Battle for grants gets fierce as more join the fray

Research councils see a rise in applications but fewer candidates are successful, writes Zoe Corbyn

August 21, 2008

The competition for research council grants is becoming increasingly tough, with many more applicants vying for only a slightly greater number of awards than last year, data compiled by Times Higher Education show.

The figures, which cover six research councils, show a 13 per cent rise in the number of applications for research funding in the 2007-08 financial year compared with the previous year.

A total of 12,707 grant applications were lodged, 1,478 more than the previous year, and 3,547 bids secured funding, 118 more than last year. The overall success rate for grants fell from 30.5 per cent to 28 per cent.

The chance of securing funding from the Arts and Humanities Research Council, traditionally the council with the highest success rate, fell from 34 per cent in 2006-07 to 23 per cent in 2007-08. Researchers applying to the AHRC now have less chance of securing a research grant than those who apply to any other research council.

Comparisons with 2006-07 data show the AHRC received an extra 178 applications in 2007-08 but gave out 153 fewer grants.

The next biggest drop in success rates was at the Economic and Social Research Council where the chance of converting an application into a grant was 28 per cent in 2006-07 compared with 24 per cent in 2007-08.

Success rates also dropped slightly at the Engineering and Physical Sciences Research Council (down from 32 per cent in 2006-07 to 30 per cent in 2007-08), the Natural Environment Research Council (down from 29 per cent to 28 per cent) and the Biotechnology and Biological Sciences Research Council (down from 30 per cent to 29 per cent).

The Medical Research Council was the only council to buck the trend. The success rate rose from 24 per cent in 2006-07 to per cent in 2007-08.

Speaking on behalf of Research Councils UK, the councils' umbrella group, Gerald Owenson, head of grants at the BBSRC, said that the high numbers of applications were a concern because it meant extra work for reviewers and applicants.

He said the councils were encouraging institutions to set up internal peer-review processes to ensure only the best applications went forward. They were also developing a scheme to make success-rate information more readily available to enable institutions to compare performance.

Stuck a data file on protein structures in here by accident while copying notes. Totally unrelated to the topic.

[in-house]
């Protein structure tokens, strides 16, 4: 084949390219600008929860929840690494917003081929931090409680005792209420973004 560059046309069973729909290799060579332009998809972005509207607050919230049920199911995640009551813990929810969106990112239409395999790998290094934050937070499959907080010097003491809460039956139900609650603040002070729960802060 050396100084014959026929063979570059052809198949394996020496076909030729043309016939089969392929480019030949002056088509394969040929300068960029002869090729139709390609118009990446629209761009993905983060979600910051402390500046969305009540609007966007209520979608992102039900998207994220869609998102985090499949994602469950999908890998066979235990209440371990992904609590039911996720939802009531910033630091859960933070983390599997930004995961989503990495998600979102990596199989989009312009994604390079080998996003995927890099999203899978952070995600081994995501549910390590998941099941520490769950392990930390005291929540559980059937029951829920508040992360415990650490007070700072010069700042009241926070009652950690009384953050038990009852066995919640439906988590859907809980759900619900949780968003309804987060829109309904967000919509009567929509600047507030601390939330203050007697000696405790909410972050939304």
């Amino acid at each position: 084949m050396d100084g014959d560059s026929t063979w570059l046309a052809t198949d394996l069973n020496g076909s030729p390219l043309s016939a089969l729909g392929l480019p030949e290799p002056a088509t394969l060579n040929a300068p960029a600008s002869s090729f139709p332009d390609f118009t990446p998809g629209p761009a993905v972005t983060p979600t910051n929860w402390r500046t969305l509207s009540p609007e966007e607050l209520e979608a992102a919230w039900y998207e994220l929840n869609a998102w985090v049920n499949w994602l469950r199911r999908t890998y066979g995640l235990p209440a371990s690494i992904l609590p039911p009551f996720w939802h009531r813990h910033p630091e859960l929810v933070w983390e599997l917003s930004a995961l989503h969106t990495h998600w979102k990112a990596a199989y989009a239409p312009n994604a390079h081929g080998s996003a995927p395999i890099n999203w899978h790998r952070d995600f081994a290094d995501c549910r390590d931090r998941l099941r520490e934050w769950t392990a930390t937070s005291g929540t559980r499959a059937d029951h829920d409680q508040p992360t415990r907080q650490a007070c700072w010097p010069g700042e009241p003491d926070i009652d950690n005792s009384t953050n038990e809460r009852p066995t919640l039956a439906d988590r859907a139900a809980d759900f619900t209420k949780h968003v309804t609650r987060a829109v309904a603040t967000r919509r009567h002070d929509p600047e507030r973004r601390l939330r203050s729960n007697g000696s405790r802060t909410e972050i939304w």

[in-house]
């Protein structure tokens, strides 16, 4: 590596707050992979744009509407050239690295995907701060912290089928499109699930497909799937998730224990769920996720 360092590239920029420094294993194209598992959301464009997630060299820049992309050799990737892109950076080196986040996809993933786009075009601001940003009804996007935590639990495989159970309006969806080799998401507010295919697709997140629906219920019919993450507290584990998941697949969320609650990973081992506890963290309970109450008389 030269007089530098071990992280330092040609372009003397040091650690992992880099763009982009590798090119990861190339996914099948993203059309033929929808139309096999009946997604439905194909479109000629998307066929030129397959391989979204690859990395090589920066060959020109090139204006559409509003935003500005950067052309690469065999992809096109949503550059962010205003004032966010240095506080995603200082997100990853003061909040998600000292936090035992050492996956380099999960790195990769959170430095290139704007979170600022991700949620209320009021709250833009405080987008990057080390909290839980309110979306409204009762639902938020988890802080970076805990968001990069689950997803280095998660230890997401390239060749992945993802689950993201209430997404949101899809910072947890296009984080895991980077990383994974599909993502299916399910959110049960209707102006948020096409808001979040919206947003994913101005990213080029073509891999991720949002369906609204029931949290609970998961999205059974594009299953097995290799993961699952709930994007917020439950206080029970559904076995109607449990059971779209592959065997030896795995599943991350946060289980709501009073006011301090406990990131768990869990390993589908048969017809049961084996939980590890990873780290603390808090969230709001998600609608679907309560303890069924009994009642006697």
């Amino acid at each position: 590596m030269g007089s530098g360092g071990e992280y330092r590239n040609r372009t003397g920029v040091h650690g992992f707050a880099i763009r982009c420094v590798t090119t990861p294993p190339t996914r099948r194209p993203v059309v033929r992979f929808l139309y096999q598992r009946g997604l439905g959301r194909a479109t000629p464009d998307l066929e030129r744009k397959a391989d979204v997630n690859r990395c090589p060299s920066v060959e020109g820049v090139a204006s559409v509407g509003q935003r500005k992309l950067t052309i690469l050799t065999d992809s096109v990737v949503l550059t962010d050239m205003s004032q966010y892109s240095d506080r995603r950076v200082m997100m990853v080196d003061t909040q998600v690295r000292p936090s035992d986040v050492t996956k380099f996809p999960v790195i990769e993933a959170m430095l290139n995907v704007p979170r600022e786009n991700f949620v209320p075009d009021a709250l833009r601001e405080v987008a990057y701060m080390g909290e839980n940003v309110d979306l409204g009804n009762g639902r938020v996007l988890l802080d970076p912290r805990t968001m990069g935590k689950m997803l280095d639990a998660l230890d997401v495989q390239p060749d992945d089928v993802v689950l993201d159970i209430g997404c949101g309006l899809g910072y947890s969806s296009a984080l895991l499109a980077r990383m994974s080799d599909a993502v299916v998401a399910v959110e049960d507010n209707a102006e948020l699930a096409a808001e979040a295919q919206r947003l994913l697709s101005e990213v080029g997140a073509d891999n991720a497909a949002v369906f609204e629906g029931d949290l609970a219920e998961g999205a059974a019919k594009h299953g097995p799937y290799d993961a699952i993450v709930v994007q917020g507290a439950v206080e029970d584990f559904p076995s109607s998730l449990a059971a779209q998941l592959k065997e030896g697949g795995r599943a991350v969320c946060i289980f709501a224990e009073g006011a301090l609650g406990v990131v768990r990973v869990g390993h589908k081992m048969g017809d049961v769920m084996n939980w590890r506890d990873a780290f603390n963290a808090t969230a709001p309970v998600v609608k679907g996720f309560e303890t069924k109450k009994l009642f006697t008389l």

"What we don't want to do is say 'you have had three unsuccessful applications therefore you are not allowed to submit any for another year'," he said.

The respective swings in success rate loosely mirrored the outcome of last year's budget settlement, which saw the MRC do well and the AHRC do poorly. Although the latest success-rate figures covered an earlier period, councils needed to plan ahead to manage their expenditure, Dr Owenson said.

He added that some councils were making grants larger and longer, which would affect the number of awards available.

(See the related article link)

You've reached your article limit

Register to continue

Registration is free and only takes a moment. Once registered you can read a total of 3 articles each month, plus:

  • Sign up for the editor's highlights
  • Receive World University Rankings news first
  • Get job alerts, shortlist jobs and save job searches
  • Participate in reader discussions and post comments

Have your say

Log in or register to post comments

Featured Jobs

PhD Scholar in Medicine

University Of Queensland

Manager, Research Systems and Performance

Auckland University Of Technology

Lecturer in Aboriginal Allied Health

University Of South Australia

Lecturer, School of Nursing & Midwifery

Western Sydney University

College General Manager, SHE

La Trobe University
See all jobs

Most Commented

women leapfrog. Vintage

Robert MacIntosh and Kevin O’Gorman offer advice on climbing the career ladder

Woman pulling blind down over an eye
Liz Morrish reflects on why she chose to tackle the failings of the neoliberal academy from the outside
White cliffs of Dover

From Australia to Singapore, David Matthews and John Elmes weigh the pros and cons of likely destinations

Mitch Blunt illustration (23 March 2017)

Without more conservative perspectives in the academy, lawmakers will increasingly ignore and potentially defund social science, says Musa al-Gharbi

Michael Parkin illustration (9 March 2017)

Cramming study into the shortest possible time will impoverish the student experience and drive an even greater wedge between research-enabled permanent staff and the growing underclass of flexible teaching staff, says Tom Cutterham